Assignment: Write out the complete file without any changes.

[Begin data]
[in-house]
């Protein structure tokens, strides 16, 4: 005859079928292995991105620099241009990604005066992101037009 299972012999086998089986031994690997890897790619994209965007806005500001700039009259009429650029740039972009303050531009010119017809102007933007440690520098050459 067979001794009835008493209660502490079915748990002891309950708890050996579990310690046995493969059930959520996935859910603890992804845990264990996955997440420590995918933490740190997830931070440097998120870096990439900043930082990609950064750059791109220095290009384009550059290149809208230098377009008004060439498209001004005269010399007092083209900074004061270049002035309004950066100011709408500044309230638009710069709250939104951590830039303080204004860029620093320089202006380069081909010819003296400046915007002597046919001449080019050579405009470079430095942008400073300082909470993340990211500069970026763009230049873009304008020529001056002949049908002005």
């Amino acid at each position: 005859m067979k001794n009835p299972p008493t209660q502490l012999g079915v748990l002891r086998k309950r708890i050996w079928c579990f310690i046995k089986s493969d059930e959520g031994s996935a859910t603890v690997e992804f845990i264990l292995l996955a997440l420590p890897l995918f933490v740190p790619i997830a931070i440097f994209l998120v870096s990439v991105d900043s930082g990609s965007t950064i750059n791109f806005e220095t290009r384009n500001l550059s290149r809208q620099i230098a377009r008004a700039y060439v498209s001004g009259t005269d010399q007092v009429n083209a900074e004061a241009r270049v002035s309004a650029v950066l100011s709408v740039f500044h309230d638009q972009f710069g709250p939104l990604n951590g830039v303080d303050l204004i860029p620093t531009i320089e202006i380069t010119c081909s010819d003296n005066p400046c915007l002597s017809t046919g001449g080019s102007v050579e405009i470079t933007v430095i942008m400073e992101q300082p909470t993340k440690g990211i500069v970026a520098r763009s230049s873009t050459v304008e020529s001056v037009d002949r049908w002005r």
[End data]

[in-house]
């Protein structure tokens, strides 16, 4: 005859079928292995991105620099241009990604005066992101037009 299972012999086998089986031994690997890897790619994209965007806005500001700039009259009429650029740039972009303050531009010119017809102007933007440690520098050459 067979001794009835008493209660502490079915748990002891309950708890050996579990310690046995493969059930959520996935859910603890992804845990264990996955997440420590995918933490740190997830931070440097998120870096990439900043930082990609950064750059791109220095290009384009550059290149809208230098377009008004060439498209001004005269010399007092083209900074004061270049002035309004950066100011709408500044309230638009710069709250939104951590830039303080204004860029620093320089202006380069081909010819003296400046915007002597046919001449080019050579405009470079430095942008400073300082909470993340990211500069970026763009230049873009304008020529001056002949049908002005």
């Amino acid at each position: 005859m067979k001794n009835p299972p008493t209660q502490l012999g079915v748990l002891r086998k309950r708890i050996w079928c579990f310690i046995k089986s493969d059930e959520g031994s996935a859910t603890v690997e992804f845990i264990l292995l996955a997440l420590p890897l995918f933490v740190p790619i997830a931070i440097f994209l998120v870096s990439v991105d900043s930082g990609s965007t950064i750059n791109f806005e220095t290009r384009n500001l550059s290149r809208q620099i230098a377009r008004a700039y060439v498209s001004g009259t005269d010399q007092v009429n083209a900074e004061a241009r270049v002035s309004a650029v950066l100011s709408v740039f500044h309230d638009q972009f710069g709250p939104l990604n951590g830039v303080d303050l204004i860029p620093t531009i320089e202006i380069t010119c081909s010819d003296n005066p400046c915007l002597s017809t046919g001449g080019s102007v050579e405009i470079t933007v430095i942008m400073e992101q300082p909470t993340k440690g990211i500069v970026a520098r763009s230049s873009t050459v304008e020529s001056v037009d002949r049908w002005r």